Gains Seen in Child Well-Being, Despite Rising Poverty
"Kids Count 2014 Data Book"
American children are in many ways healthier and better educated today—even after the Great Recession—than they were a quarter-century ago, according to the latest Kids Count Data Book, an index of child well-being released last month. But children’s and parents’ gains are precarious as families continue to sink into poverty, and wide racial gaps remain.
In its 25th annual report, the Baltimore-based Annie E. Casey Foundation finds U.S. children improving on 10 out of 16 indicators, particularly in education and health. It analyzed data from the U.S. Census Bureau, the Centers for Disease Control and Prevention, and other federal agencies.
Among the findings: In 2012, 15 percent of children lived with parents who had never graduated high school, down from 16 percent in 2005. However, one in five Native American children and more than a third of Hispanic children live with parents who lack a diploma. Teenagers seem less likely to engage in risky behavior. Only 6 percent are reported abusing drugs or alcohol—down from 8 percent in 2005—and the birth rate for teenagers continues to drop, to 29 out of every 1,000 births, down from 40 per 1,000 births in 2005. In 2012, 93 percent of children had health insurance, up from 90 percent in 2008—but only 12 percent of Hispanic children and 16 percent of Native American youths.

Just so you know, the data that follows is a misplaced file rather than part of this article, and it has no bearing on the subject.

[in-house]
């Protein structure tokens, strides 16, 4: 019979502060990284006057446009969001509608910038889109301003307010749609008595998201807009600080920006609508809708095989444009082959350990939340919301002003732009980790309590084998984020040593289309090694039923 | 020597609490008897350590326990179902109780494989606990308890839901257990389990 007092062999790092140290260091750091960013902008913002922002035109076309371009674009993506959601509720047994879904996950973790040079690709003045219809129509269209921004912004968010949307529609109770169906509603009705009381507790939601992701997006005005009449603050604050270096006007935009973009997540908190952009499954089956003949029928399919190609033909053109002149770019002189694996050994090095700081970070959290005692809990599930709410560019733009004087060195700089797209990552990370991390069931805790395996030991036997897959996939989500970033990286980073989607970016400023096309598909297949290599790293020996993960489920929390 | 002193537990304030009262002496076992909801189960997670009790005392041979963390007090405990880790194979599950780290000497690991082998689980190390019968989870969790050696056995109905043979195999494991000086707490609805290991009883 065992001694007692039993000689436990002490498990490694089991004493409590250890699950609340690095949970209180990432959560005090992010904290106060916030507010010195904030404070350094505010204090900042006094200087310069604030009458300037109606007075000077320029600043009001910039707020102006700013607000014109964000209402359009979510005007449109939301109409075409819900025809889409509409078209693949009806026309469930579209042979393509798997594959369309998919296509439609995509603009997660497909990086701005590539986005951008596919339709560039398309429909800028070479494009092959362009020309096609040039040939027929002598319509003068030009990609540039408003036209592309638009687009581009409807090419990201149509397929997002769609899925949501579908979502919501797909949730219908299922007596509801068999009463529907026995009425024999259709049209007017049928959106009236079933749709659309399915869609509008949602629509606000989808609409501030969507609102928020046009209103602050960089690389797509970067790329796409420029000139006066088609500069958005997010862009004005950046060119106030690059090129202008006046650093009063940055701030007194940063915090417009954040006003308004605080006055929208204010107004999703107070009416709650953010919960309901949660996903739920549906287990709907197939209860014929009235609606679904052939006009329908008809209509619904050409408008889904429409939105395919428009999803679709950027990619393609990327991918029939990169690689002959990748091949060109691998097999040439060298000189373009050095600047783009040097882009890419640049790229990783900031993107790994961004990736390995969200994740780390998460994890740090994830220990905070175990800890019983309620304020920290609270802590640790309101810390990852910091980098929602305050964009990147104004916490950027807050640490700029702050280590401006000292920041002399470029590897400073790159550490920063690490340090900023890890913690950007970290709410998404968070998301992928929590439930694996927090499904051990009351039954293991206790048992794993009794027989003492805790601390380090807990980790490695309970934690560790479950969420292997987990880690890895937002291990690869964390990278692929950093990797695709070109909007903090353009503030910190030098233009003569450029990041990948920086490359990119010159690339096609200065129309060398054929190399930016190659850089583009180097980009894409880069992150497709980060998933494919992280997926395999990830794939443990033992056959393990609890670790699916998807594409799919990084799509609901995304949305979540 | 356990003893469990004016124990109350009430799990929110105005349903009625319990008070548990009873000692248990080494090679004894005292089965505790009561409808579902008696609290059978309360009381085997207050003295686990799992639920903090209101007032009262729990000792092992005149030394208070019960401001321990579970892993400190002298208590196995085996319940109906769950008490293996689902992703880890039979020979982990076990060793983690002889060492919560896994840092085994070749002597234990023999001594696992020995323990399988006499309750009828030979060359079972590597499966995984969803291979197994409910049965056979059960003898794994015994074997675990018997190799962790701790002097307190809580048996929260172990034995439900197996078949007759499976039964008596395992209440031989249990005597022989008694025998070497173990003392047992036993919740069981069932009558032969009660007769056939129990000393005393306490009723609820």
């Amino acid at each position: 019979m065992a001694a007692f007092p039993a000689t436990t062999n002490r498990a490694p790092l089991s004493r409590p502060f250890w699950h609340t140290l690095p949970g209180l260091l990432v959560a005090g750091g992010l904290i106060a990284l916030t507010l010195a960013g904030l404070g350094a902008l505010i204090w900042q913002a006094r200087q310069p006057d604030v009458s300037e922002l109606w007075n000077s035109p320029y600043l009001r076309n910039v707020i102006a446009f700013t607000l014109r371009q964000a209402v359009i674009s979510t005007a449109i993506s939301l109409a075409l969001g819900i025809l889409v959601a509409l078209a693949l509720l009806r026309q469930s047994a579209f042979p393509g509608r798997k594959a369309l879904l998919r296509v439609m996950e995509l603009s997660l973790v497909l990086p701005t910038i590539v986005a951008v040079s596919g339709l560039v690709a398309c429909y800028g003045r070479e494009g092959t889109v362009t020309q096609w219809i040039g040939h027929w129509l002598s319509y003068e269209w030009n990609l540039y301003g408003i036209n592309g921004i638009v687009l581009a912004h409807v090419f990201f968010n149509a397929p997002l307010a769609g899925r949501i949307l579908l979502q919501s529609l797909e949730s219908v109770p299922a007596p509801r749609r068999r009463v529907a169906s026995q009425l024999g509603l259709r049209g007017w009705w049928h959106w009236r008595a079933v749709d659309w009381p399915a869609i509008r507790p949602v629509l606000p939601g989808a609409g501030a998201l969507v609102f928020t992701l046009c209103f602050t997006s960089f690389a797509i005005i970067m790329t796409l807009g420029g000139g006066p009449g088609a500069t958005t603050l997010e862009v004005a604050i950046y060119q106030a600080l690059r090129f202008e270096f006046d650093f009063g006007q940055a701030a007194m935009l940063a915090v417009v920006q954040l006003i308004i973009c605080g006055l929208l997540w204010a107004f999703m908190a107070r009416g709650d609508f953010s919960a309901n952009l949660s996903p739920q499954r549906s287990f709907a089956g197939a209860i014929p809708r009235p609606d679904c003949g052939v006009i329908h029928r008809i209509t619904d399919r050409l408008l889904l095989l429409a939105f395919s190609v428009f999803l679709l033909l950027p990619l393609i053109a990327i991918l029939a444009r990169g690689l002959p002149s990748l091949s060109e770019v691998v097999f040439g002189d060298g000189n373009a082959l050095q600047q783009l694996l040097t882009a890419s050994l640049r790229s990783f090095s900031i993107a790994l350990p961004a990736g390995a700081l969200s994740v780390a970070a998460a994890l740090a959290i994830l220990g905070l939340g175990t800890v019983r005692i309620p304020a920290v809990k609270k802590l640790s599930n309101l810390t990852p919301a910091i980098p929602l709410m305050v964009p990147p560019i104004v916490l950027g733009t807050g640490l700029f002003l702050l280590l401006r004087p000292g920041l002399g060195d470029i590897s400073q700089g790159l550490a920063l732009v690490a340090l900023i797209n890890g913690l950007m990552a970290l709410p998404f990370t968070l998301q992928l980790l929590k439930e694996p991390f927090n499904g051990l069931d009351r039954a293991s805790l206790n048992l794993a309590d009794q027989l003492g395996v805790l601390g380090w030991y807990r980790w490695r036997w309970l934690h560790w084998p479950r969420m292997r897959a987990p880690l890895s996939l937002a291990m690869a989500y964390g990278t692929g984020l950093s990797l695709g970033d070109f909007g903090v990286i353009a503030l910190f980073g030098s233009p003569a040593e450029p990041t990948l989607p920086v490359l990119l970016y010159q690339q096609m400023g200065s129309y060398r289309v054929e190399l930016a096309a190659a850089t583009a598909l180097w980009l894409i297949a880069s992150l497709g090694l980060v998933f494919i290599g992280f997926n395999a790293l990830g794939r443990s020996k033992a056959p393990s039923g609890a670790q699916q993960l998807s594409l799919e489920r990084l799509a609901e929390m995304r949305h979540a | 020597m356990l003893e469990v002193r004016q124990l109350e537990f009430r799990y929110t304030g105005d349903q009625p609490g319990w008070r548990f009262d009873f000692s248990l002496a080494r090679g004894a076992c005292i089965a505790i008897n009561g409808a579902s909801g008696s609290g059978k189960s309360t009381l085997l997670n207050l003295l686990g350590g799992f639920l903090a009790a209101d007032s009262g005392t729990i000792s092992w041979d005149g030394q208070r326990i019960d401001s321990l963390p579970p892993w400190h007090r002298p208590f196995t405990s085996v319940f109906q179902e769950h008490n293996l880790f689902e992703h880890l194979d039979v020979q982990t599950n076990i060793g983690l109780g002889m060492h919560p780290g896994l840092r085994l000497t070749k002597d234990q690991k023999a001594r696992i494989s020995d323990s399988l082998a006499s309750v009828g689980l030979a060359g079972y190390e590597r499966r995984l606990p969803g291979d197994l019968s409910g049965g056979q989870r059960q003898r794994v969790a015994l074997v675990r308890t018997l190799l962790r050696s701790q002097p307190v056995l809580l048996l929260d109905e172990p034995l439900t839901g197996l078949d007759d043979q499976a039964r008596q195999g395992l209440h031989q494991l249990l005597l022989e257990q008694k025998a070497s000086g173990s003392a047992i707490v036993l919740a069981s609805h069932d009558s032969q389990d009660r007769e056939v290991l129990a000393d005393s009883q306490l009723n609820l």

In spite of their educational and family progress, U.S. children struggle within deepening poverty in much of the country. Across the board, children's benchmarks of economic well-being fell or stagnated: 23 percent of children lived in poverty in 2012, 4 percentage points higher than in 2005, and one in 13 children live in communities or even regions of concentrated poverty. Their parents were less likely to have stable jobs in 2012 than in 2008, and the families were more likely to shoulder a high housing cost.
Vol. 33, Issue 37, Page 5Published in Print: August 6, 2014, as Gains Seen in Child Well-Being, Despite Rising Poverty